“If they decided to kill him he would be dead already”

Navalny and the Russian Opposition

“If they decided to kill him he would be dead already”
Will he be able to run for office in 2018? Alexei Navalny is a promising candidate for many young voters. author: Mitya Aleshkovskiy / wiki / CC BY-SA 3.0

Alexei Navalny is the face of Russia’s opposition. His organization’s disclosures against corruption brought thousands to the streets. In our interview with Stepan Goncharov we want to look into the most recent protests. The political scientist Goncharov works as a senior research fellow at Levada-Center in Moscow. He does not consider Navalny powerful enough to challenge the political status quo.

One week ago on June 12th Russian citizens had a day off. What is this holiday called „Russia’s day“ about?

It is a national holiday that dates back to the declaration of sovereignty that Russia, or at that time the Russian Socialist Federation of Soviet Russia (RSFSR) signed on the 12th of June 1990. Alexei Navalny chose this day to promote his own agenda, his fight against corruption and his investigations about Russian high officials.

Navalny called the people to the streets. First the demonstration was set to start on Sakharov Avenue. But only twelve hours before the demonstration startet they changed the location to Tverskaya street. The street is right next to the Kremlin, so it would raise much more attention.

At the same time there was a festival where historical reenactments took place.

The official government newspaper wrote that many people actually came to see the reenactement show on Tverskaya rather than joining the protest against corruption.

Well, if the protest would have stayed in Sakharova it would have attracted far less people. That’s for sure.

Do you think people were coming to Tverskaya in order to join the protest or in order to celebrate the state holiday?

There were people coming for both the protest and the celebration. The people protesting were many but not the majority. They were loud and noisy and therefore could raise attention.

Apart from Moscow there were protests in over 140 cities across Russia. How do you explain that?

There were actions in other cities but they were less popular than in Moscow and Saint Petersburg. There was only a couple of hundred people in those cities. What Navalny achieved was to mobilise people nationwide. He has a very good network of his offices and his supporters all around the country. But it is not the majority who supports him.

The biggest protests where in Moscow, Saint Petersburg and Yekaterinburg. Thousands participated in each of these cities.

The last big protest was on 26 March 2017 after a documentary made by Navalny’s team revealed prime minister Medvedev’s secret property. Back then there were protests in around 100 cities, now it is more than 140 cities across the country. It seems the protest is growing.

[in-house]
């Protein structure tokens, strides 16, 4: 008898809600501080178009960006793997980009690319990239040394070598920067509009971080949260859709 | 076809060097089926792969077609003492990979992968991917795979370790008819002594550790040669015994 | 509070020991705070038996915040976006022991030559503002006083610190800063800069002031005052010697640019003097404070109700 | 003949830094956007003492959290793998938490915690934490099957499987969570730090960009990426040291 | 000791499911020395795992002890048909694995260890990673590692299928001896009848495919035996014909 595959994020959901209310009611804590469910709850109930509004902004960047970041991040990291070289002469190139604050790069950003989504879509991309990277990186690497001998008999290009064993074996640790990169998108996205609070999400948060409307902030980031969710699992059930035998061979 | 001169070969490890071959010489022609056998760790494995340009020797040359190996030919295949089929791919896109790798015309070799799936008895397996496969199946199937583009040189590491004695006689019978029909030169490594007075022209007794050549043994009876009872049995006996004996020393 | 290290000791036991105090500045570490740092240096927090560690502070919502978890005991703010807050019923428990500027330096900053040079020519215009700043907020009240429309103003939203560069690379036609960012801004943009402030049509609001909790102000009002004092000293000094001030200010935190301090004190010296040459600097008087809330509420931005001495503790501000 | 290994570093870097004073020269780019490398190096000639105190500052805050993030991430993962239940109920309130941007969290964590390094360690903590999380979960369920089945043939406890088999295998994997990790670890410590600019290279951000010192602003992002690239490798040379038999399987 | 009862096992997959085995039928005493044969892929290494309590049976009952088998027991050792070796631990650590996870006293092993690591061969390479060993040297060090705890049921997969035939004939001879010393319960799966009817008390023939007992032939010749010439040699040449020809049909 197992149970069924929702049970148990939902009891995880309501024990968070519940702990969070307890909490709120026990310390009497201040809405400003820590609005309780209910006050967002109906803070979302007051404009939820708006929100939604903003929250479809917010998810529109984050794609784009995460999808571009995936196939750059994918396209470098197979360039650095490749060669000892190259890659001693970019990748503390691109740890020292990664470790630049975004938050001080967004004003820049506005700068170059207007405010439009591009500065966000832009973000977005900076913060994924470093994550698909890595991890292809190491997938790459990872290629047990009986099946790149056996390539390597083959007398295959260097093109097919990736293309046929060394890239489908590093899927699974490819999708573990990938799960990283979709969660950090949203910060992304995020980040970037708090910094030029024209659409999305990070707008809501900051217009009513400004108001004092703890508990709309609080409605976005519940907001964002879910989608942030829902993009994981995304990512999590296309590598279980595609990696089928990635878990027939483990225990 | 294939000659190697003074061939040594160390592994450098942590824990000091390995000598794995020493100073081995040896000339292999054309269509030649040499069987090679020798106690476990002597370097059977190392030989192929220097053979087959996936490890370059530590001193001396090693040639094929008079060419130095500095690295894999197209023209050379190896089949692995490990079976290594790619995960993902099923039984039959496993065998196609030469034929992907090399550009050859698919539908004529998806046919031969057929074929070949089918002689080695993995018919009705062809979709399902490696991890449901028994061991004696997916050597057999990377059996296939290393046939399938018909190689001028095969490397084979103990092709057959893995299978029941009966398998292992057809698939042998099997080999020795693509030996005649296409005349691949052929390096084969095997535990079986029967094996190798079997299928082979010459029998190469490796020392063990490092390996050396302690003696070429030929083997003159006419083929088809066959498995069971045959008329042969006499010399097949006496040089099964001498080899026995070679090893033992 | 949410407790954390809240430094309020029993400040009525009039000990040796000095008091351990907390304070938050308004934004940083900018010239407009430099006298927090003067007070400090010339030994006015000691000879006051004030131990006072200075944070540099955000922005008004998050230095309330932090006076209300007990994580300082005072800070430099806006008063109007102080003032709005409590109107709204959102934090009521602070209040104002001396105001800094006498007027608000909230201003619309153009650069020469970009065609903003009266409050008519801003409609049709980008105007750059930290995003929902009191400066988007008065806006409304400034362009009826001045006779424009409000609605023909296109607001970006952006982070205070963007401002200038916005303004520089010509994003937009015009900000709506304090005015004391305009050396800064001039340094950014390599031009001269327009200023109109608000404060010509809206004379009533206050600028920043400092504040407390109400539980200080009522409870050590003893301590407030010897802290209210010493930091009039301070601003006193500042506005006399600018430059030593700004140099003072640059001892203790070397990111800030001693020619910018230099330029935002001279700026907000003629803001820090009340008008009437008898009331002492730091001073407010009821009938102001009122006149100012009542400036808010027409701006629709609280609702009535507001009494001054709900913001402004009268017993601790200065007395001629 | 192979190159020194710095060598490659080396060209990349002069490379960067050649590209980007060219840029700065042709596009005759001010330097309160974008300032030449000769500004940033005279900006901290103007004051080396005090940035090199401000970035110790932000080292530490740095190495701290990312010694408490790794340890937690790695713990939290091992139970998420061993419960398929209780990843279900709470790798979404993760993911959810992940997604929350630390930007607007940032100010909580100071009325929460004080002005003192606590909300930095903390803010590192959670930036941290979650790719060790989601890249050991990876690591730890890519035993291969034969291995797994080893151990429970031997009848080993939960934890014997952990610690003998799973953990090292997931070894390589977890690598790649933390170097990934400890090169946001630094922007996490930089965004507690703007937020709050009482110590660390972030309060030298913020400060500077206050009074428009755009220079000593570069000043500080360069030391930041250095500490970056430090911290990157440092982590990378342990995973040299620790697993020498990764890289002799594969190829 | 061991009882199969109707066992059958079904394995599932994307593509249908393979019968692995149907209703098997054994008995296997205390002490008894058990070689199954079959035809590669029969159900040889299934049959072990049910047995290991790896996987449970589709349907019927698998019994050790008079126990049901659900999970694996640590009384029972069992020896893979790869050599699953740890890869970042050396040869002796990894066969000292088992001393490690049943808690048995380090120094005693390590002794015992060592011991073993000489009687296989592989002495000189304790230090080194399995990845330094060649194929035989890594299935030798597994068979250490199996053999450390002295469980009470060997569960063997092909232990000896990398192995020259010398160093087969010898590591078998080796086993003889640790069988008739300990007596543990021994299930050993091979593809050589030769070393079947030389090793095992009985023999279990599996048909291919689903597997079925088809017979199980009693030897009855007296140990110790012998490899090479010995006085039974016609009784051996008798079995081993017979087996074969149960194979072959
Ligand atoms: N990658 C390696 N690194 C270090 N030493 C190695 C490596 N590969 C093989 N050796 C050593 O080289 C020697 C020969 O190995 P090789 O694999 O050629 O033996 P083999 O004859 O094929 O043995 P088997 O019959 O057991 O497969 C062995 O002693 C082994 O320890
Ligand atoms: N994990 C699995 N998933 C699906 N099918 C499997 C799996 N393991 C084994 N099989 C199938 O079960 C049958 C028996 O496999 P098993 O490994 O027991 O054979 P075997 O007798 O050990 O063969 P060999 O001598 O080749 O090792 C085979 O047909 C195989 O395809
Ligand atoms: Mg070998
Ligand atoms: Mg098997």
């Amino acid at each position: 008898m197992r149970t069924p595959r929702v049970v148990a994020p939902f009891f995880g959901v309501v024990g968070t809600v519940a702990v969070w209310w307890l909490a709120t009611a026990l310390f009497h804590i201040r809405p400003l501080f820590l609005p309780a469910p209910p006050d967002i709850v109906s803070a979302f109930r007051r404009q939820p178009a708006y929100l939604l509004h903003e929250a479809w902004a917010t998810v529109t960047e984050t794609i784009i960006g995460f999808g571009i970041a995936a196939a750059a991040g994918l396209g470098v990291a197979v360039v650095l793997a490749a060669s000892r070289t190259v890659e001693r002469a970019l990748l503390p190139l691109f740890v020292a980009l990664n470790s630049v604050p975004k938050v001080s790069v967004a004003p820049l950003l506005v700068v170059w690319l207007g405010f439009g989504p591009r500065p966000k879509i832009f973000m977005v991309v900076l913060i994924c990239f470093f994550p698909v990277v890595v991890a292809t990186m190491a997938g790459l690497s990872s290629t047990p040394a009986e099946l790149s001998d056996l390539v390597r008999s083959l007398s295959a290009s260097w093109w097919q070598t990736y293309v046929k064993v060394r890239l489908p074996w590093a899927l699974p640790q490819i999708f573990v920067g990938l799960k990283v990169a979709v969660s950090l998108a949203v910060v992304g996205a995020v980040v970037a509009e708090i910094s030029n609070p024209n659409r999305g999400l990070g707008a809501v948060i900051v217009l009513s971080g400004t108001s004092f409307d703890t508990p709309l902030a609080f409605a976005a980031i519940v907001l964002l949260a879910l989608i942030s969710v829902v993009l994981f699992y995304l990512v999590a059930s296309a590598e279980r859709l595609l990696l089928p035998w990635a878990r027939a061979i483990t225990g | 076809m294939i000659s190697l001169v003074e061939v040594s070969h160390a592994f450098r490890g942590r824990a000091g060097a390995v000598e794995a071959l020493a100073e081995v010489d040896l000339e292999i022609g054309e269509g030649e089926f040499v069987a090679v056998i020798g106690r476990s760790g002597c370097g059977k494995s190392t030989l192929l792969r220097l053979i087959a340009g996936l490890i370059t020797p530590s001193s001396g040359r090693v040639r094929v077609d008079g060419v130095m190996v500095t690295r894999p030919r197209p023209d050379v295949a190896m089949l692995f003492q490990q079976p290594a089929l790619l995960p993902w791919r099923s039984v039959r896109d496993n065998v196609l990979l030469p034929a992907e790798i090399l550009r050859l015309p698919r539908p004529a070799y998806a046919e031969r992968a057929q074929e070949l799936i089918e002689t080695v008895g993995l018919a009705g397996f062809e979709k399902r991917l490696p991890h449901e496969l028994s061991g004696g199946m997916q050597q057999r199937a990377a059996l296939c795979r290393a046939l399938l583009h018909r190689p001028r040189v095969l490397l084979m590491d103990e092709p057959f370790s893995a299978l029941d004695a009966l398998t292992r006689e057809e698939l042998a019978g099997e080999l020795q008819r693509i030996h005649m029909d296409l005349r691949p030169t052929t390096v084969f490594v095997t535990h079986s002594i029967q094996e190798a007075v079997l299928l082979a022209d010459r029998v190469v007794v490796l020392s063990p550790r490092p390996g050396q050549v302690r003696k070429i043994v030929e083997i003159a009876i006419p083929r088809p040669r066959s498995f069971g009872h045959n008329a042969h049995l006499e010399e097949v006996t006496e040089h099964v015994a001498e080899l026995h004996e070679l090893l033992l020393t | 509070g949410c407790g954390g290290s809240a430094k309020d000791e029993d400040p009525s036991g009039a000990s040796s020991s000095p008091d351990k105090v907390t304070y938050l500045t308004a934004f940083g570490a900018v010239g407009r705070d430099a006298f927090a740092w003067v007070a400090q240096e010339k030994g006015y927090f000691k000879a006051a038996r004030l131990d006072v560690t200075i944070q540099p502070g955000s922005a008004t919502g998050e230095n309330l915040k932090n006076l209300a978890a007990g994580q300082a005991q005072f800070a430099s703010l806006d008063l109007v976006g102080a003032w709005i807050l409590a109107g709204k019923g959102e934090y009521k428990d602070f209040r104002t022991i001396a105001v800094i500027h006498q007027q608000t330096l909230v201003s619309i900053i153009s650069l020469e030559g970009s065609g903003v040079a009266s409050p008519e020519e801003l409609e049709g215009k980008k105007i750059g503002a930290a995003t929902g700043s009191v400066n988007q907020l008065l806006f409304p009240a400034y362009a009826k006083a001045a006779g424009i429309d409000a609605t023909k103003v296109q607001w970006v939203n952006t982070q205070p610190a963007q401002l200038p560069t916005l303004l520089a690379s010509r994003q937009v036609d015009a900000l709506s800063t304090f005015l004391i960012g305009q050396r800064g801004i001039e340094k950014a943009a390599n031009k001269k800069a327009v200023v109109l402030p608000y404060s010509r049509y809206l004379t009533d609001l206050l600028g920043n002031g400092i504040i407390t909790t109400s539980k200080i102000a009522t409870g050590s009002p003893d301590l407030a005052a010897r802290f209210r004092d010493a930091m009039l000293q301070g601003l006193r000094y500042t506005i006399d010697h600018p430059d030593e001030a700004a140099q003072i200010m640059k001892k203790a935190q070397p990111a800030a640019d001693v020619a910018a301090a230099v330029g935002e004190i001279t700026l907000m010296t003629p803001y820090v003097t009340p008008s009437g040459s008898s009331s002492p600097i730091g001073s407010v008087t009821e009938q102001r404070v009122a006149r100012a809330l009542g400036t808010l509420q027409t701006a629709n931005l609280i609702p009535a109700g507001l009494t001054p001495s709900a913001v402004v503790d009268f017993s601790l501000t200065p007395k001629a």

Yes there is protests in more cities. But this is only due to the better organisation of the events. If there is formally a protest it doesn’t mean that the protest is very popular.

Let’s have a look at the people who actually joined the protest. Did you do a survey at Levada on who are the protesters?

We did not make any survey yet. But since I was there myself, observing the protest I could see that mainly young people in their mid-twenties took part. Many of them were supporters of Navalny. He is simply very good at getting his message across in the internet.

The Levada-Institute measured the popularity of Alexei Navalny. About 55 percent of the respondents answered that they know Navalny, out of which 10 percent said they can imagine supporting him, 2 percent are sure to support him.

There is people that are radically against the existing opposition party and that’s why they are supporting Alexei Navalny. Navalny is currently under investigation. It is difficult to support someone who is considered an outlaw. That’s why the number of his supporters is not that big. But they are very active. We can see that they organize very colourful actions.

Navalny’s image in the Russian TV is very negative. And many other opposition leaders don’t support him or support him only in some aspects.

There will be regional elections in September and presidential elections next year in march. Is there any real chance that Navalny will take part in the elections?

It’s hard to predict this. I don’t think Navalny himself believes that the government will allow him to run in the election. His main idea is to spread news about him, to attract people and broaden the network of his supporters. I think he has positive prospects in the far future but in the short run he will loose in the elections. He might succeed in being elected major of Moscow in the future.

You mentioned that Navalny is currently still under investigation. There was already a court trial against him and he got attacked and lost partly his eye sight. Do you think there is more repressions coming up?

It is always dangerous to be an opposition leader in Russia. But I don’t think he is under big threat. If the government had decided to put him into jail than they would have done it already. If they decided to kill him then he would be dead already.

At the moment he is trying to balance his relationship with the government. That’s why he has focussed on the prime minister (Medvedev), who is always a target for ridicule and laughter. He is not so much criticising Putin though.

In future he will try to find a way into the political elite and his own place in the system of power.

So Navalny does not really challenge the system?

It is always a challenge but at the same time I don’t think things will change profoundly.

Arthur Molt conducted the interview for treffpunkteuropa.de

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